Old Man & The Filly: Lukas Saddling the Secret Oath in Preakness
D. Wayne Lukas sat on her pony just after 6 a.m. and watched Secret Oath as she took a bath after her first trip to the Pimlico Racecourse track.
“The whole time she was there, she never lowered her ears – they were always up,” he said. “She may be the most alert I’ve ever had.”
Lukas thinks she could be one of the best fillies he has ever had. That belief and her impressive victory at the Kentucky Oaks the day before the Derby inspired her to enter Secret Oath in the Preakness Stakes, where she could give the 86-year-old Hall of Fame coach a record seventh victory in the second gem. of the Triple Crown.
“She gives you reason to feel good every day,” Lukas said from his usual spot in the corner of the Pimlico stake barn, where he sits every morning as a former racing statesman. horses. “The best is still ahead of her.”
The Derby’s top horse is out of the way, after owner Rich Strike decided against racing him in the Preakness following the 80-1 upset at Churchill Downs. To become the seventh filly to win the Preakness, Secret Oath will need to beat favorite and Derby runner-up Epicenter, which would put her in the company of 2009 champion Rachel Alexandra and Swiss Skydiver, who beat Authentic in this race in 2020. .
Lukas knows all about fantastic filly horses, having trained 15 who have won the Eclipse Award for Best Filly of the Year. Winning Colors in 1988 became one of three fillies to win the Kentucky Derby, and Secret Oath two weeks ago handed her a fifth victory in the Oaks.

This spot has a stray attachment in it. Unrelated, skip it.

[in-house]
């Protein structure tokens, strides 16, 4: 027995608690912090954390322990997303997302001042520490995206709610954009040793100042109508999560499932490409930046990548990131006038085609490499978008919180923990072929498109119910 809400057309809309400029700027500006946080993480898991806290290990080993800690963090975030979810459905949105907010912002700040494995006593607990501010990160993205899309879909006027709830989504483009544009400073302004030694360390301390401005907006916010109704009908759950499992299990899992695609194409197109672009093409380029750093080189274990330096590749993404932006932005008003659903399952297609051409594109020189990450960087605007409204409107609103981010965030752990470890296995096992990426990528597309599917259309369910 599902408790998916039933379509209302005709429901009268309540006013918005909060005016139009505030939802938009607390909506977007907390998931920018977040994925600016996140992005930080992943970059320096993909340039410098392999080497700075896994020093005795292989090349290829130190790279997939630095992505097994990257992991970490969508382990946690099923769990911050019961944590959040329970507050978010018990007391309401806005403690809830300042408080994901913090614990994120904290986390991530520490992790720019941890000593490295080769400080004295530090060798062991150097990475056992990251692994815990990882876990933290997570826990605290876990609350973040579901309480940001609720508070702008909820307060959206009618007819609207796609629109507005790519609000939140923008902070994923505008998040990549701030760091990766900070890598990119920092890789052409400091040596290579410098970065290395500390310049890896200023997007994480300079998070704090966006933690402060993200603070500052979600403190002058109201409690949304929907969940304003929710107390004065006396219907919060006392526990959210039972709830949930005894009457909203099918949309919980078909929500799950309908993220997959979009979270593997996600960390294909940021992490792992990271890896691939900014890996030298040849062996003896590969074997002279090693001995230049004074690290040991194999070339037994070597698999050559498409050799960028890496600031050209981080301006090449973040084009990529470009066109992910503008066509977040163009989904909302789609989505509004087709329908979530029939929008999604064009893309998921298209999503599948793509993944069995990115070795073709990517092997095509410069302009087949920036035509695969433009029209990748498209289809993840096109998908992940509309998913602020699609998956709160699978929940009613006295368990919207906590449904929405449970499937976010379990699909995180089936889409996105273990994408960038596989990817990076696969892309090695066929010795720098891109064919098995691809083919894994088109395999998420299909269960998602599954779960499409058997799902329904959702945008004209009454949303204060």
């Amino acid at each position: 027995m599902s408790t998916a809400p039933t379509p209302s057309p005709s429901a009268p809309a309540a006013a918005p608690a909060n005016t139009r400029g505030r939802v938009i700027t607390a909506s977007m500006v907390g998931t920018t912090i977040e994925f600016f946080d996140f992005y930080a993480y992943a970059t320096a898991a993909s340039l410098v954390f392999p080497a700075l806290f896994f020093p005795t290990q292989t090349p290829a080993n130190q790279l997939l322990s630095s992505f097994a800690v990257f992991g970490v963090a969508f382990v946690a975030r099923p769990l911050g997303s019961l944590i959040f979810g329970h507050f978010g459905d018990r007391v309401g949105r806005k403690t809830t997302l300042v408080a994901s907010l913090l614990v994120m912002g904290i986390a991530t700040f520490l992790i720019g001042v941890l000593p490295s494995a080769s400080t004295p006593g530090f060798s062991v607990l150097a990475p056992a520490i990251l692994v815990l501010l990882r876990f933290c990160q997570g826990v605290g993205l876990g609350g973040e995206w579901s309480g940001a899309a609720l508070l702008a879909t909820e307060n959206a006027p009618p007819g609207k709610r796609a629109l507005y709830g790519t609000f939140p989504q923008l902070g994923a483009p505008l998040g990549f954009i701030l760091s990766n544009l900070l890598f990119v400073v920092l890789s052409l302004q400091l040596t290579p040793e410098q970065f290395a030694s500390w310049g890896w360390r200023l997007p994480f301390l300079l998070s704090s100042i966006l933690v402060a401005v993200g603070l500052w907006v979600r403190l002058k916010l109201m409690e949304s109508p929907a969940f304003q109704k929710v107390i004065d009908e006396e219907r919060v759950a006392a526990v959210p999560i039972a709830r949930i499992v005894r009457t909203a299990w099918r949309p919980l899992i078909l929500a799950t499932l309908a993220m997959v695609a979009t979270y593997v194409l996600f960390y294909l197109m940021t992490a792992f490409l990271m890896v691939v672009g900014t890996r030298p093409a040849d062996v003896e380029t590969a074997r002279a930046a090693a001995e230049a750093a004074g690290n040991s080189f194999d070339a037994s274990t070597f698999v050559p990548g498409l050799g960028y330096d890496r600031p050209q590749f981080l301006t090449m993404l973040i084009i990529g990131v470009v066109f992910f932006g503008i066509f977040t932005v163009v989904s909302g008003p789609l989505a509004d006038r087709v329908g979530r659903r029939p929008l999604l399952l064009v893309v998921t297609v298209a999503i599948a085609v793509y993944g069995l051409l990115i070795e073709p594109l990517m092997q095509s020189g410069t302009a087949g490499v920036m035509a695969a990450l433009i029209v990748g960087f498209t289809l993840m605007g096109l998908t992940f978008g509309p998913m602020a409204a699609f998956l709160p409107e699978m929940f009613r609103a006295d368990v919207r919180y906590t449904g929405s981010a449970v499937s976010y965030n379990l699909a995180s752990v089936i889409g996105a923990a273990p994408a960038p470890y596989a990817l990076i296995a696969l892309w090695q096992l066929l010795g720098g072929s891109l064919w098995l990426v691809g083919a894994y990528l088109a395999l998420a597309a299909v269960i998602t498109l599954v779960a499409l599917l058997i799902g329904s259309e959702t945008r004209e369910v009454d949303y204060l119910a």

She could have run in the Black-Eyed Susan Stakes on Friday, but Lukas was ready to roll the dice on Secret Oath by being better than colts this time after finishing third in the Arkansas Derby in April.
“She’ll catch them. If she’ll run alongside them, we’ll know,” said Lukas, who cited Secret Oath’s toe turn as his biggest asset. “She has this acceleration. She runs with them. And when they ask her to move, she gets a devastating kick. She breaks their hearts.
Trainer and good friend Bob Baffert, a two-time Triple Crown winner, told Lukas that Secret Oath reminded him of Arrogate, whom he considered the best horse of his career. Secret Oath is Arrogate’s daughter and glides more like him than Lukas’ star fillies of decades past.
“She has more to do, but she has a chance to be as good as any of them,” Lukas said. “I don’t think it’s out of place. We’re talking about one that, she’s doing better than any of them I’ve had. Its efficiency: my boy, it is a pretty engine.
Secret Oath appeared to loan out Pimlico as well as his trainer, who considers himself lucky to have had so much success on the track beyond the Preakness. His natural talent might help him add to Lukas’ list of accolades, but his training has a lot to do with his evolution.
“He’s a magician,” said retired jockey Donna Brothers, now an NBC Sports analyst. “He’s been doing it for a number of years and he can continue to produce those kinds of results.”
He’s had those results since 1980 when he won his first Preakness with Codex. After Codex beat Genuine Risk, the Kentucky Derby-winning filly in that race, Lukas doesn’t see much poetic value in having a filly in Secret Oath who could do the job 42 years later.
“Fly, colt, government mule – I don’t care,” he said. “I’m here to win the thing.”
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